ALL: After 1965, I saw the next generation of Chinese Americans come to the U.S. The new Hart-Cellar Law let more Asian Americans, African Americans, Hispanic Americans, come to this country and to bring in their families, their sisters and brothers, to reunite families. There were more young students of color in public school classes. As an elementary school teacher and then a children’s librarian, I was getting to see children from China, India, Brazil and Egypt, all in the same school. There were many students who looked like me but came from Vietnam, Korea or the Philippines. And so, I began to see myself as an Asian American rather than just a Chinese American. These Asian American children needed books in their libraries that showed children like them. They needed to see a future for themselves as American citizens, capable of contributing to the country. Indeed, all Americans needed to see Asian Americans and other non-whites as full Americans. American publishers were slow to see this and change. The few books they were publishing were full of stereotypes. I knew I could do better.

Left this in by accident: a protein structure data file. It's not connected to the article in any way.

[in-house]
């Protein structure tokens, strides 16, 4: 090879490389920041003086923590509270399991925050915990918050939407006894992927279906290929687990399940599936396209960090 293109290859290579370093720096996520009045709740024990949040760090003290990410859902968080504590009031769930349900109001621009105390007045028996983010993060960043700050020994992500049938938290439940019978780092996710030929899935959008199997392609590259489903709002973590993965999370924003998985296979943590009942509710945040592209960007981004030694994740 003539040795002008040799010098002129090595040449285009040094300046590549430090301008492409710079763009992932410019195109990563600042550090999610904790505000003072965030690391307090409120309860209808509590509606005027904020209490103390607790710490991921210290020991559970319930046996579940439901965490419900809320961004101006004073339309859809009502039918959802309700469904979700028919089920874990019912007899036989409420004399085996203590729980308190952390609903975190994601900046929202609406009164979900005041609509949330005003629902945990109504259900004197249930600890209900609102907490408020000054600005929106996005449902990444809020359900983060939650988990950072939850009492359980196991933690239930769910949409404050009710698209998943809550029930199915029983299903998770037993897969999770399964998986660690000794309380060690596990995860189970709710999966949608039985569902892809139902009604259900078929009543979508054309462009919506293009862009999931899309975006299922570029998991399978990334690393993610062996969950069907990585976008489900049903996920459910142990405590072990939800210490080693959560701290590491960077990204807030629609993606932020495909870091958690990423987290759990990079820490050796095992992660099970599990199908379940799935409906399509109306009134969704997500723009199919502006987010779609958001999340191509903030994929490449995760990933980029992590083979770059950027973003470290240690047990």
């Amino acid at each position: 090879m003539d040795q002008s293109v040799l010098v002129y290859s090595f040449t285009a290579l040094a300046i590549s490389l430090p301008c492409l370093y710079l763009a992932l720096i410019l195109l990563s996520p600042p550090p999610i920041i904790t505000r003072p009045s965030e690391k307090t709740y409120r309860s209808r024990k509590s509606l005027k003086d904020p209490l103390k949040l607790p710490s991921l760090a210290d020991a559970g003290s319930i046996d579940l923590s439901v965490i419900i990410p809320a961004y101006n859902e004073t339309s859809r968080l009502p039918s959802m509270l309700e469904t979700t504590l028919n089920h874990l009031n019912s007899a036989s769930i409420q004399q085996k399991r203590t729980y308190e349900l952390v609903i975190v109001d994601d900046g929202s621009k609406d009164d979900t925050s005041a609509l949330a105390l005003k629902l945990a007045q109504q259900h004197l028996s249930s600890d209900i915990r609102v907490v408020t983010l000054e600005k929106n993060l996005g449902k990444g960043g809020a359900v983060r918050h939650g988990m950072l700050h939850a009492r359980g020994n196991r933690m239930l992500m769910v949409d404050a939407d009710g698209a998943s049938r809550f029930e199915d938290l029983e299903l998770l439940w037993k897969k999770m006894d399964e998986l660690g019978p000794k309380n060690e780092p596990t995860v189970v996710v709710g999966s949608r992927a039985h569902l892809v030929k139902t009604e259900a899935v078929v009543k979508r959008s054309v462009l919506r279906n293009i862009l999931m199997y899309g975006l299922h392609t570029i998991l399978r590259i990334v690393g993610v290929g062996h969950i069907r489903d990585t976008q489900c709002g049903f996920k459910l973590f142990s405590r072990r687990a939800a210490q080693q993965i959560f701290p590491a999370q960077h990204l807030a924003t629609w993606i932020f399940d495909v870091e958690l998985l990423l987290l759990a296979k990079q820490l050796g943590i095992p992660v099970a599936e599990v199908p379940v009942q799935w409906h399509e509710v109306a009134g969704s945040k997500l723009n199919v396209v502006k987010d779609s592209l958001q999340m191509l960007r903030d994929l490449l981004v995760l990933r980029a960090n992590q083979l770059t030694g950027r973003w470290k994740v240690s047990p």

Electric Literature is a 501(c)(3) non-profit organization founded in 2009. Our mission is to amplify the power of storytelling with digital innovation, and to ensure that literature remains a vibrant presence in popular culture by supporting writers, embracing new technologies, and building community to broaden the audience for literature.
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Asian American Children’s Biographies
Prepared by Dragoneagle Press